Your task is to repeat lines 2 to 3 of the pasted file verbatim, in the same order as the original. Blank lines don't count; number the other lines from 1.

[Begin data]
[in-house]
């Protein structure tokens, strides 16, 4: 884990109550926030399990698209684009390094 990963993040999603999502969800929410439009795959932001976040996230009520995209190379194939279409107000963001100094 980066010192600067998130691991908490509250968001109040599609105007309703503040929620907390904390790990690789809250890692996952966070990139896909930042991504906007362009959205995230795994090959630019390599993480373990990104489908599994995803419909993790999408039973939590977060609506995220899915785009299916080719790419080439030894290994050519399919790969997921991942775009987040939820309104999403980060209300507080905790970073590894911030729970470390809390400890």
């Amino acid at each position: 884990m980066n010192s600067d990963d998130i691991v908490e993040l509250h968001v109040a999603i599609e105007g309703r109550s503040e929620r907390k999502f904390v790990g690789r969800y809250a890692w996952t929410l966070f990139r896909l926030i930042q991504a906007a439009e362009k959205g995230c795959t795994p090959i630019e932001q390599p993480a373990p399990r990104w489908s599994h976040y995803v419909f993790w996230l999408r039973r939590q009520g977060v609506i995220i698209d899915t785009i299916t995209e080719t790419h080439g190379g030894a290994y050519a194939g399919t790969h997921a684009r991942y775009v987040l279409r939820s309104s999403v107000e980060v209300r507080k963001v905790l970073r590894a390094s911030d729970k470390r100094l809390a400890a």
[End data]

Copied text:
């Protein structure tokens, strides 16, 4: 884990109550926030399990698209684009390094 990963993040999603999502969800929410439009795959932001976040996230009520995209190379194939279409107000963001100094 980066010192600067998130691991908490509250968001109040599609105007309703503040929620907390904390790990690789809250890692996952966070990139896909930042991504906007362009959205995230795994090959630019390599993480373990990104489908599994995803419909993790999408039973939590977060609506995220899915785009299916080719790419080439030894290994050519399919790969997921991942775009987040939820309104999403980060209300507080905790970073590894911030729970470390809390400890």
């Amino acid at each position: 884990m980066n010192s600067d990963d998130i691991v908490e993040l509250h968001v109040a999603i599609e105007g309703r109550s503040e929620r907390k999502f904390v790990g690789r969800y809250a890692w996952t929410l966070f990139r896909l926030i930042q991504a906007a439009e362009k959205g995230c795959t795994p090959i630019e932001q390599p993480a373990p399990r990104w489908s599994h976040y995803v419909f993790w996230l999408r039973r939590q009520g977060v609506i995220i698209d899915t785009i299916t995209e080719t790419h080439g190379g030894a290994y050519a194939g399919t790969h997921a684009r991942y775009v987040l279409r939820s309104s999403v107000e980060v209300r507080k963001v905790l970073r590894a390094s911030d729970k470390r100094l809390a400890a």